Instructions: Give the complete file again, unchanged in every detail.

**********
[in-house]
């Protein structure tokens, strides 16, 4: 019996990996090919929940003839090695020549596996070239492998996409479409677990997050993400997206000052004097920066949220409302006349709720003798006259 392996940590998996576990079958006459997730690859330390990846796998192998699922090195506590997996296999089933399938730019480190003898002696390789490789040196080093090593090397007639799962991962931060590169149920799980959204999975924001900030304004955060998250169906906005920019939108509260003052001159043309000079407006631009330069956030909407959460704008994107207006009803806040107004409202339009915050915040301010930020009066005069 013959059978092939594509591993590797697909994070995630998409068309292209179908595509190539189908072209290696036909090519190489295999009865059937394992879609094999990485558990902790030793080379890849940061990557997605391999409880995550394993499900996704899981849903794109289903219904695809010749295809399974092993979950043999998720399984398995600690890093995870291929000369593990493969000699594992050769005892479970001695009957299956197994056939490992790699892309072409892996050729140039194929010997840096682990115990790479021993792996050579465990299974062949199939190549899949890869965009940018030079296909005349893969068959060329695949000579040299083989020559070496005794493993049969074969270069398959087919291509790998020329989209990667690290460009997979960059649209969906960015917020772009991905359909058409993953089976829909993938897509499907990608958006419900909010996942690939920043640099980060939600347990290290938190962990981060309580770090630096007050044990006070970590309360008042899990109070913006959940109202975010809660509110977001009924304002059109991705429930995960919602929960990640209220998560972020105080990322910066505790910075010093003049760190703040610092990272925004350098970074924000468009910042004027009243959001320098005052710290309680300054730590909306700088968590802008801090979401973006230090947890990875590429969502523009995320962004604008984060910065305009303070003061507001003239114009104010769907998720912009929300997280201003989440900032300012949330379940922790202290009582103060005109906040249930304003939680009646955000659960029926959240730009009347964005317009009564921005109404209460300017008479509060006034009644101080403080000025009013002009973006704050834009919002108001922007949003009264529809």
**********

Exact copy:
[in-house]
């Protein structure tokens, strides 16, 4: 019996990996090919929940003839090695020549596996070239492998996409479409677990997050993400997206000052004097920066949220409302006349709720003798006259 392996940590998996576990079958006459997730690859330390990846796998192998699922090195506590997996296999089933399938730019480190003898002696390789490789040196080093090593090397007639799962991962931060590169149920799980959204999975924001900030304004955060998250169906906005920019939108509260003052001159043309000079407006631009330069956030909407959460704008994107207006009803806040107004409202339009915050915040301010930020009066005069 013959059978092939594509591993590797697909994070995630998409068309292209179908595509190539189908072209290696036909090519190489295999009865059937394992879609094999990485558990902790030793080379890849940061990557997605391999409880995550394993499900996704899981849903794109289903219904695809010749295809399974092993979950043999998720399984398995600690890093995870291929000369593990493969000699594992050769005892479970001695009957299956197994056939490992790699892309072409892996050729140039194929010997840096682990115990790479021993792996050579465990299974062949199939190549899949890869965009940018030079296909005349893969068959060329695949000579040299083989020559070496005794493993049969074969270069398959087919291509790998020329989209990667690290460009997979960059649209969906960015917020772009991905359909058409993953089976829909993938897509499907990608958006419900909010996942690939920043640099980060939600347990290290938190962990981060309580770090630096007050044990006070970590309360008042899990109070913006959940109202975010809660509110977001009924304002059109991705429930995960919602929960990640209220998560972020105080990322910066505790910075010093003049760190703040610092990272925004350098970074924000468009910042004027009243959001320098005052710290309680300054730590909306700088968590802008801090979401973006230090947890990875590429969502523009995320962004604008984060910065305009303070003061507001003239114009104010769907998720912009929300997280201003989440900032300012949330379940922790202290009582103060005109906040249930304003939680009646955000659960029926959240730009009347964005317009009564921005109404209460300017008479509060006034009644101080403080000025009013002009973006704050834009919002108001922007949003009264529809």